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Newton's Method - Cube Root Of 5

  1. Oct 6, 2013 #1
    1. The problem statement, all variables and given/known data

    Use newtons method to compute the cube root of 5. Do the first 10 iterations. [itex]x_{(0)}=1[/itex]

    determine the fixed points of the iteration and determine whether they are repelling/attracting. if attracting, then determine if the convergence is linear or quadratic. draw the x[itex]^{(k+1)} vs. x^{(k)}[/itex] diagram. for what values of [itex]x^{(0)}[/itex] does newton's method converge?

    3. The attempt at a solution

    So i did the first 10 iterations for x^(n). After n=5, all following iterations will give the same value.

    I am confused as to how we determine what the fixed points are and whether they are attracting/repelling.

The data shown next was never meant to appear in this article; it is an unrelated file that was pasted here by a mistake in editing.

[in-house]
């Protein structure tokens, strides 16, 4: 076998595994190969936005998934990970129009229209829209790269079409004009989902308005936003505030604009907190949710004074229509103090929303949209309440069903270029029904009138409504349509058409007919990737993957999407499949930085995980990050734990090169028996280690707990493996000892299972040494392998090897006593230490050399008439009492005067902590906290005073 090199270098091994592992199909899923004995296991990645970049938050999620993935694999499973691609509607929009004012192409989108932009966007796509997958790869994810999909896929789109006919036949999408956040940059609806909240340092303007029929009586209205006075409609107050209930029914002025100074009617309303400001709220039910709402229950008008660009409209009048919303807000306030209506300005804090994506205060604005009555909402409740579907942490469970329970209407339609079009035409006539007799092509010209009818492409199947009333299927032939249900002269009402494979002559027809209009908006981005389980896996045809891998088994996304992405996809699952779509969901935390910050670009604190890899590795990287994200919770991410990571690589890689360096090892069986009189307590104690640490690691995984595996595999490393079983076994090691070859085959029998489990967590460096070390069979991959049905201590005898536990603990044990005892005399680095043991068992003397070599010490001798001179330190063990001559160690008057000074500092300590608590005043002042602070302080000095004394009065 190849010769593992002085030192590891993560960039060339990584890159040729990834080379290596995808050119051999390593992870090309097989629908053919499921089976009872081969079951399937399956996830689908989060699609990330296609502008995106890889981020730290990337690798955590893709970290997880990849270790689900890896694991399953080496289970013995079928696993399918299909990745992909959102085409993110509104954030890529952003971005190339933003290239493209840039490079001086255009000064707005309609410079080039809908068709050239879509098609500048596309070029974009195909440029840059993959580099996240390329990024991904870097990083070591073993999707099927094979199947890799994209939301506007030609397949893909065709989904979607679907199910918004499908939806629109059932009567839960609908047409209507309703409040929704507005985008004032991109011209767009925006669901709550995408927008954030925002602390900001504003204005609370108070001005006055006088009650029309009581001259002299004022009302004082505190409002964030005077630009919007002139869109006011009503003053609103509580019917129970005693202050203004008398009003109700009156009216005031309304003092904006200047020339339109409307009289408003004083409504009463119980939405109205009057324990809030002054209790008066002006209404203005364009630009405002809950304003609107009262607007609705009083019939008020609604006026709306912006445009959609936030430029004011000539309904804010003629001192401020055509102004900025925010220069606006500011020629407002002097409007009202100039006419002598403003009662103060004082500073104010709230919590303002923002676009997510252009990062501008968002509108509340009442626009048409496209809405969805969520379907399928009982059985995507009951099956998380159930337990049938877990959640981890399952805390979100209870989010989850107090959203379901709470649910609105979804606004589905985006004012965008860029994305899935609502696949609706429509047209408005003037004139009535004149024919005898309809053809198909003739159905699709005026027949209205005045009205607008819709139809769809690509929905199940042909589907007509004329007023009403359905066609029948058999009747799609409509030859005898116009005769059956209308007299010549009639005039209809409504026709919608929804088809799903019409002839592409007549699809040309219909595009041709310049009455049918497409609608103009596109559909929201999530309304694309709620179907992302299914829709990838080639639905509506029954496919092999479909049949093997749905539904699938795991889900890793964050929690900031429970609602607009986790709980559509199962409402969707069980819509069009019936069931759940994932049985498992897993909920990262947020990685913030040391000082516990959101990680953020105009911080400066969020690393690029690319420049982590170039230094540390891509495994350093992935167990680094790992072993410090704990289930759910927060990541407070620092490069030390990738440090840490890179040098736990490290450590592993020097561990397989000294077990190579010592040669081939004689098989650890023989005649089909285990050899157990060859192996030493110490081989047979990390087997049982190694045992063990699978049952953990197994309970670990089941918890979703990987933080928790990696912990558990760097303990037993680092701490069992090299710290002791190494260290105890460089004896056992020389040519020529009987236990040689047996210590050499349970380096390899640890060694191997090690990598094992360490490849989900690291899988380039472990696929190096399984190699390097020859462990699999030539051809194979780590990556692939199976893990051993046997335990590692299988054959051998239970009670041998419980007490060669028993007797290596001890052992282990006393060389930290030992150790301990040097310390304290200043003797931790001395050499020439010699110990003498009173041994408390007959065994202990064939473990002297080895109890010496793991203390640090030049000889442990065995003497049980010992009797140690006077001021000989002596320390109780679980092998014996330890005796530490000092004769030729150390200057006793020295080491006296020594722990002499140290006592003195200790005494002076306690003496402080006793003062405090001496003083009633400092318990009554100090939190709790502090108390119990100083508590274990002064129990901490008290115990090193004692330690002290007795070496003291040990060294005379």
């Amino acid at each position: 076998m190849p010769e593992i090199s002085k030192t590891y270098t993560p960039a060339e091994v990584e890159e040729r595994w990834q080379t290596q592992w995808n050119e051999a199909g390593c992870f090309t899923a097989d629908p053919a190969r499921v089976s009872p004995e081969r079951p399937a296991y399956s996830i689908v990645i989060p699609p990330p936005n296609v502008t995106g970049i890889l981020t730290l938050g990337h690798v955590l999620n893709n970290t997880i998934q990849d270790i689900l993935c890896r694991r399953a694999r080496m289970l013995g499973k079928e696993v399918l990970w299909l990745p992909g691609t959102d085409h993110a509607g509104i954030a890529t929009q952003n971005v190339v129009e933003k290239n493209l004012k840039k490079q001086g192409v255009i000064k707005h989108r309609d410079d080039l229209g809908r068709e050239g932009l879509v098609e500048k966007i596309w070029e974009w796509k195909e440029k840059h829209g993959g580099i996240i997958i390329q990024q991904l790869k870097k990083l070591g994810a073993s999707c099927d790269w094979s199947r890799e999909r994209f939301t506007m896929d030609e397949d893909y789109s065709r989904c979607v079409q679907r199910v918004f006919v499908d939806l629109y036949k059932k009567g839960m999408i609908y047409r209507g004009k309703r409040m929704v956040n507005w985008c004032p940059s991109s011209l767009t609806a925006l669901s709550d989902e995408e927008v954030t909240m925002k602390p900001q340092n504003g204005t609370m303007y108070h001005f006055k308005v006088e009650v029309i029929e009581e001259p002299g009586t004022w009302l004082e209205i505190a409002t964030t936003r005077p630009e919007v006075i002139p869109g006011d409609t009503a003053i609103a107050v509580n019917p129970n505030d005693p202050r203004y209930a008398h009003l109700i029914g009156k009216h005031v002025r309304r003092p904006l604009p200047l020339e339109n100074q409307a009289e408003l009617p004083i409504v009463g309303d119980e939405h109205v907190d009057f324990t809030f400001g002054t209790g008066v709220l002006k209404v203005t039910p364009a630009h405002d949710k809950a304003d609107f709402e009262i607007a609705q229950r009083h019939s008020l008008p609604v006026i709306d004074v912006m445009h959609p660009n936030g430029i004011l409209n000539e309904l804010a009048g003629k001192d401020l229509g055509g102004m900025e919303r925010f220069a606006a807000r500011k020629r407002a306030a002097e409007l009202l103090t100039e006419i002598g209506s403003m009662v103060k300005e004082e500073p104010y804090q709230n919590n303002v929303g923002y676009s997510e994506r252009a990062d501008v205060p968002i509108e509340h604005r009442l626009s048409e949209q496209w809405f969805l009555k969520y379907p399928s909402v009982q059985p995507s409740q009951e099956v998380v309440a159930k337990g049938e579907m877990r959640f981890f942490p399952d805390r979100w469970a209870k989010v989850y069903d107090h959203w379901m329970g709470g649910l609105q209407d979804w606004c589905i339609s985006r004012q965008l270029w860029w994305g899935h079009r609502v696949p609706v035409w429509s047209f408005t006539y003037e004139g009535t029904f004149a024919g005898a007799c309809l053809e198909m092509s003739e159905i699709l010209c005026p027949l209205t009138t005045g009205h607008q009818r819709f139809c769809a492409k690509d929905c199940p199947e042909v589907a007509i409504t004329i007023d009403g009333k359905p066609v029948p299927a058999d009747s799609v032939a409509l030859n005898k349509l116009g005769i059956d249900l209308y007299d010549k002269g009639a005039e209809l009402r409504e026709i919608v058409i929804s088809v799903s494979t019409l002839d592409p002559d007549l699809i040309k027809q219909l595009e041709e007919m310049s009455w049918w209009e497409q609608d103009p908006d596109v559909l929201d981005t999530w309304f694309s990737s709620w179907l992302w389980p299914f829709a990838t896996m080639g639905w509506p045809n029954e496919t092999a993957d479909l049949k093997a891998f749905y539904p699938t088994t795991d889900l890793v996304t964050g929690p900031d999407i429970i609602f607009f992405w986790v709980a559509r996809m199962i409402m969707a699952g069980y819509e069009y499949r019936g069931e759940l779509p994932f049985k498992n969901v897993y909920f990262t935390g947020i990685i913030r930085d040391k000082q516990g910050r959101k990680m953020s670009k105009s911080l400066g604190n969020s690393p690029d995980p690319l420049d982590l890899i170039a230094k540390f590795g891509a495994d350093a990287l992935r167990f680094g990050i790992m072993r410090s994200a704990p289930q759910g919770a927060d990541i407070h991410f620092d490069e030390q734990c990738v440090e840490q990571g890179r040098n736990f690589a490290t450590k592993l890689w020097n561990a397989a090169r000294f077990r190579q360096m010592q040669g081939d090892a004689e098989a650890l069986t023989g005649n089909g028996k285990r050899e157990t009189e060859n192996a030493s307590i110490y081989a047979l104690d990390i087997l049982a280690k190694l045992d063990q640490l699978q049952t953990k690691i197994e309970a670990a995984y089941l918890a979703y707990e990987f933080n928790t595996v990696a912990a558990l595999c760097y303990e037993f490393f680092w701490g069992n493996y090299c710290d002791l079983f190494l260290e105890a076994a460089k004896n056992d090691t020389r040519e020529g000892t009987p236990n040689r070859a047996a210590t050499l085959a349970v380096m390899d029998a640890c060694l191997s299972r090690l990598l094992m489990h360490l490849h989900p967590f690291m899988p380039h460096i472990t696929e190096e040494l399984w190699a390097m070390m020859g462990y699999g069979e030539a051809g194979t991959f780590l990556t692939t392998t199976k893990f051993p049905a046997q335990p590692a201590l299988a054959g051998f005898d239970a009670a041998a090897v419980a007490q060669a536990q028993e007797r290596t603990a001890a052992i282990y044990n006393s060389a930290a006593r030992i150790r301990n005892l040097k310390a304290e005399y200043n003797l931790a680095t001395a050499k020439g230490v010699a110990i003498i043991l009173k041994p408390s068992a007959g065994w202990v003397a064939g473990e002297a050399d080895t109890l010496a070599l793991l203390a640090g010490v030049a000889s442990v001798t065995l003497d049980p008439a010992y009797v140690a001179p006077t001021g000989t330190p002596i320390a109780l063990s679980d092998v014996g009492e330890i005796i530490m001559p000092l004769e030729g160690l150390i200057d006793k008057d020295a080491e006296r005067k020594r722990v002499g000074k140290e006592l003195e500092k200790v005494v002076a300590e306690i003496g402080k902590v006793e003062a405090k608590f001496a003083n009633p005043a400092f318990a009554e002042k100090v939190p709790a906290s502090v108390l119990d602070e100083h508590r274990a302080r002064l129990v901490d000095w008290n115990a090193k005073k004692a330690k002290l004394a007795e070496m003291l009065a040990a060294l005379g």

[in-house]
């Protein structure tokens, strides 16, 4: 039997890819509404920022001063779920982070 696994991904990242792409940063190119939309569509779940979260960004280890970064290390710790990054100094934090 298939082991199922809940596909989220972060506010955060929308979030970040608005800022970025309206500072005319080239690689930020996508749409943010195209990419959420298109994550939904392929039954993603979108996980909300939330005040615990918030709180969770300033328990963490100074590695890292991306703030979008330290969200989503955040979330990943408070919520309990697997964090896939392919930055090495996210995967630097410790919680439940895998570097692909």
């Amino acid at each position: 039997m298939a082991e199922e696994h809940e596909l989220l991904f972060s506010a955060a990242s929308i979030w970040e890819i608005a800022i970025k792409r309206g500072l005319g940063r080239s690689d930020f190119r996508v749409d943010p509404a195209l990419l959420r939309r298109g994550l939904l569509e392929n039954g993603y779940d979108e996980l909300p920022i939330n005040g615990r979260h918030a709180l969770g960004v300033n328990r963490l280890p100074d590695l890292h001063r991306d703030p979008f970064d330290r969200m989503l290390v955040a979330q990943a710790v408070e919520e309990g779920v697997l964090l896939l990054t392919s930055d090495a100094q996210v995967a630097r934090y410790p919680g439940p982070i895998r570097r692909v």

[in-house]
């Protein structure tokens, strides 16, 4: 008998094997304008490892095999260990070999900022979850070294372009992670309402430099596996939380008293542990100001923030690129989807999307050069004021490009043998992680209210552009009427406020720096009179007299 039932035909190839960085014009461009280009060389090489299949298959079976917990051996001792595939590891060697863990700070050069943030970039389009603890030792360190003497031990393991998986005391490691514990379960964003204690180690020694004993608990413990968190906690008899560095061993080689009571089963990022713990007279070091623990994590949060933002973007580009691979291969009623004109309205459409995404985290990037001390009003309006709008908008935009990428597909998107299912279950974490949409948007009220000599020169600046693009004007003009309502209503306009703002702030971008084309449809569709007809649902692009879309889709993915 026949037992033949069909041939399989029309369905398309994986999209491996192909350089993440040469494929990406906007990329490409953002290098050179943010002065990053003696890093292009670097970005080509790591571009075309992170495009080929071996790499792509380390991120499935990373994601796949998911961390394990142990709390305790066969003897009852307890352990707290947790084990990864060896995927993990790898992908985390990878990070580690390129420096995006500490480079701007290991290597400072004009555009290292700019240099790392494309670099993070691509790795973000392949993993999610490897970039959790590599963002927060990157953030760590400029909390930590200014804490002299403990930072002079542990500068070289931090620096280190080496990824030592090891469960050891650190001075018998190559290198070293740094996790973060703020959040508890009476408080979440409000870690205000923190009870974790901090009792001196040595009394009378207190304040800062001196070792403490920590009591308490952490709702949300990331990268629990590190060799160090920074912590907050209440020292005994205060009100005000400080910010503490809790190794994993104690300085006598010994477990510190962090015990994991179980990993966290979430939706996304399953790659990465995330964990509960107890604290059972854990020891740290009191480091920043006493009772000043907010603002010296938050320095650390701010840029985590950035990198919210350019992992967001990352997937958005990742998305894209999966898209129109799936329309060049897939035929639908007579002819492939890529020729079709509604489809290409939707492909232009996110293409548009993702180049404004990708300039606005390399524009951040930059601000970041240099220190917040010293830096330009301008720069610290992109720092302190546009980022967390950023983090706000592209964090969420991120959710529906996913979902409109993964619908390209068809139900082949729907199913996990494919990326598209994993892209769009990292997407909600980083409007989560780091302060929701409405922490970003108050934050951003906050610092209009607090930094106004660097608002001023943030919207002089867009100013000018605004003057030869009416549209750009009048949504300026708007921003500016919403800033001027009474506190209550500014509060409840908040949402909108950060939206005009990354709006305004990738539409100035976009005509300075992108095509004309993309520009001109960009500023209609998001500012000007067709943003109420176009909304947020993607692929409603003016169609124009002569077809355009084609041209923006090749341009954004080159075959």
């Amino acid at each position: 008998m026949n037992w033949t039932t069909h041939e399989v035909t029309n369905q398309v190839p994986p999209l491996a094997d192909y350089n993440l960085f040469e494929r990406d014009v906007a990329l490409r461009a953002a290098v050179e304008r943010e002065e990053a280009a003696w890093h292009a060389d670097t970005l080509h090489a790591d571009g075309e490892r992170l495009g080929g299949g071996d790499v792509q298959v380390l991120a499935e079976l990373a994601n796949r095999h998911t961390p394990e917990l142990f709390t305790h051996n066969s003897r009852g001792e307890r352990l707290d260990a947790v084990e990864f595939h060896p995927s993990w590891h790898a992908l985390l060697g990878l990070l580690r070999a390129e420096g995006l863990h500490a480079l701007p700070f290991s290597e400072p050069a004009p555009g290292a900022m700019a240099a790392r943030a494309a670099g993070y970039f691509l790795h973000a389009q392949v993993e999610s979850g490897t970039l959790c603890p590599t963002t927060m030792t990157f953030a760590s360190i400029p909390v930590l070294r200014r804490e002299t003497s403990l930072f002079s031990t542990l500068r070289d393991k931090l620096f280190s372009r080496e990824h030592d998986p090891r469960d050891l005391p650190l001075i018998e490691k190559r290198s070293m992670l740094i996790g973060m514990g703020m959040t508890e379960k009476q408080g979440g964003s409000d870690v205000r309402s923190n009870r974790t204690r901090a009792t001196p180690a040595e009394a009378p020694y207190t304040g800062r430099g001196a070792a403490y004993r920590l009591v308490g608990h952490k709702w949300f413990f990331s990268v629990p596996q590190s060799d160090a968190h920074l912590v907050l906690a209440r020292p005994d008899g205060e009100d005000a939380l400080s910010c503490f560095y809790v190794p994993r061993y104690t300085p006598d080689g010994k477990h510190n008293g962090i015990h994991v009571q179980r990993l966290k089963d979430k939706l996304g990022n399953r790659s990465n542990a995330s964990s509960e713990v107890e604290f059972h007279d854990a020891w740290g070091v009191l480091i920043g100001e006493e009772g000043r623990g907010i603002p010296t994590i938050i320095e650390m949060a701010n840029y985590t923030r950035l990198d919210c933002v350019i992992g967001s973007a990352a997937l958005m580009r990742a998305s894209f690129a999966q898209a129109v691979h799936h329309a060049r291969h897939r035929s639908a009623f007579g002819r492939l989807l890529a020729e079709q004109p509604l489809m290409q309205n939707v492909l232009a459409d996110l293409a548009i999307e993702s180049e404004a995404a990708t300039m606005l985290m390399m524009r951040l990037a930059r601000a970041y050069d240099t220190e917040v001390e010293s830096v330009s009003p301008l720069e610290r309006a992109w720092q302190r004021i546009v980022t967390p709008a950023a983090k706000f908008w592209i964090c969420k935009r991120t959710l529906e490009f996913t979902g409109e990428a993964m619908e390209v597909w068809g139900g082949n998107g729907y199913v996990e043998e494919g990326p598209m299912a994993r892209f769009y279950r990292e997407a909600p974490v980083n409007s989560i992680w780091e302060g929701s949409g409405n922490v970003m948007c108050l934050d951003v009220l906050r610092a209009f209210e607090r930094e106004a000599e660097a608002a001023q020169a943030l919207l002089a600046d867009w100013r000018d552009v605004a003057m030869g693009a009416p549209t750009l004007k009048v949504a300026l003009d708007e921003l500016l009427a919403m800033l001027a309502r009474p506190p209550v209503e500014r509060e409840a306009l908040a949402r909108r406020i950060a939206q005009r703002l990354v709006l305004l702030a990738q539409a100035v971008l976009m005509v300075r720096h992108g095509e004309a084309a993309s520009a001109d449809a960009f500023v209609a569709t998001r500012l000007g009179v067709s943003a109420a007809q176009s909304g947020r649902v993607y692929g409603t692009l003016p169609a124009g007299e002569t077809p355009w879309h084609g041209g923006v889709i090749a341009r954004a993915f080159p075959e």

2. jcsd
  3. Oct 6, 2013 #2

    mfb

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    Fixed points are points where x^(n+1)=x^(n). See how this can happen with Newton, and it will directly give you all fixed points. If there is some sequence converging to that point, it is attracting, but there is a more formal method to judge this in general: see how the difference to the fixed point evolves for points close to this fixed point.
     
  4. Oct 6, 2013 #3
    So in the case of this assignment, anything from n=6 and up can be considered a fixed point. To determine whether they are attracting or repelling, i'm still not quite sure what to do. Which sequence converges to the point?
     
  5. Oct 7, 2013 #4

    mfb

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    The fixed point is a value for x, it has nothing to do with n. Your values are approximations to that fixed point - with infinite precision, they would always change, approaching the fixed point.

    What about the series you calculated?
     
  6. Oct 7, 2013 #5